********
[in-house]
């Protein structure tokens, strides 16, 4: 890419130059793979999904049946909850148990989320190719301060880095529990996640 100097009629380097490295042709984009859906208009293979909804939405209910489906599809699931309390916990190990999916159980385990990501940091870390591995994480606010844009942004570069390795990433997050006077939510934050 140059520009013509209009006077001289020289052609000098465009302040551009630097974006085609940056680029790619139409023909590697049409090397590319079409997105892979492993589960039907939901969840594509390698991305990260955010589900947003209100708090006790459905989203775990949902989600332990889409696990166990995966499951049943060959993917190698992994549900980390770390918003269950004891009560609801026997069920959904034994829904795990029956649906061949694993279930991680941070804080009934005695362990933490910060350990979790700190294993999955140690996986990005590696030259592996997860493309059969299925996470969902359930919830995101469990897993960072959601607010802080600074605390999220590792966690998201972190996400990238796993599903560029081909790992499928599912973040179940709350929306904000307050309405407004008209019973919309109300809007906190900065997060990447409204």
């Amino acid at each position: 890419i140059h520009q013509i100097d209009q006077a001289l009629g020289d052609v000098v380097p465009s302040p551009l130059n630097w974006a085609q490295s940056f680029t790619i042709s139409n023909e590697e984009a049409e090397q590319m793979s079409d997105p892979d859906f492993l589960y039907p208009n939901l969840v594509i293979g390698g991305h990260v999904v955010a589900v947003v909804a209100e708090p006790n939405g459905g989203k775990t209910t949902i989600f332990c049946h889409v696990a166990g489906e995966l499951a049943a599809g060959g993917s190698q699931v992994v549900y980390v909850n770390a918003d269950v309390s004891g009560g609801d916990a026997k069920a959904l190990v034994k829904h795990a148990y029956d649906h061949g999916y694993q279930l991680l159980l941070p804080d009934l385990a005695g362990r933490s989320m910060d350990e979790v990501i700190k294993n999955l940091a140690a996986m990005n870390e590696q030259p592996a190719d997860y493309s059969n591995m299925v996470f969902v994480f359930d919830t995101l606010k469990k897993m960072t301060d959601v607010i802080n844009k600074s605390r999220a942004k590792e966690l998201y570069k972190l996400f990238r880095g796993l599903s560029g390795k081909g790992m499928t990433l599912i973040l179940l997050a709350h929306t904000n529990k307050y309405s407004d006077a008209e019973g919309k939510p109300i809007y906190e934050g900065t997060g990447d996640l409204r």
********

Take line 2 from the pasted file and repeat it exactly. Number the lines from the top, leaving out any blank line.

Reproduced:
């Protein structure tokens, strides 16, 4: 890419130059793979999904049946909850148990989320190719301060880095529990996640 100097009629380097490295042709984009859906208009293979909804939405209910489906599809699931309390916990190990999916159980385990990501940091870390591995994480606010844009942004570069390795990433997050006077939510934050 140059520009013509209009006077001289020289052609000098465009302040551009630097974006085609940056680029790619139409023909590697049409090397590319079409997105892979492993589960039907939901969840594509390698991305990260955010589900947003209100708090006790459905989203775990949902989600332990889409696990166990995966499951049943060959993917190698992994549900980390770390918003269950004891009560609801026997069920959904034994829904795990029956649906061949694993279930991680941070804080009934005695362990933490910060350990979790700190294993999955140690996986990005590696030259592996997860493309059969299925996470969902359930919830995101469990897993960072959601607010802080600074605390999220590792966690998201972190996400990238796993599903560029081909790992499928599912973040179940709350929306904000307050309405407004008209019973919309109300809007906190900065997060990447409204």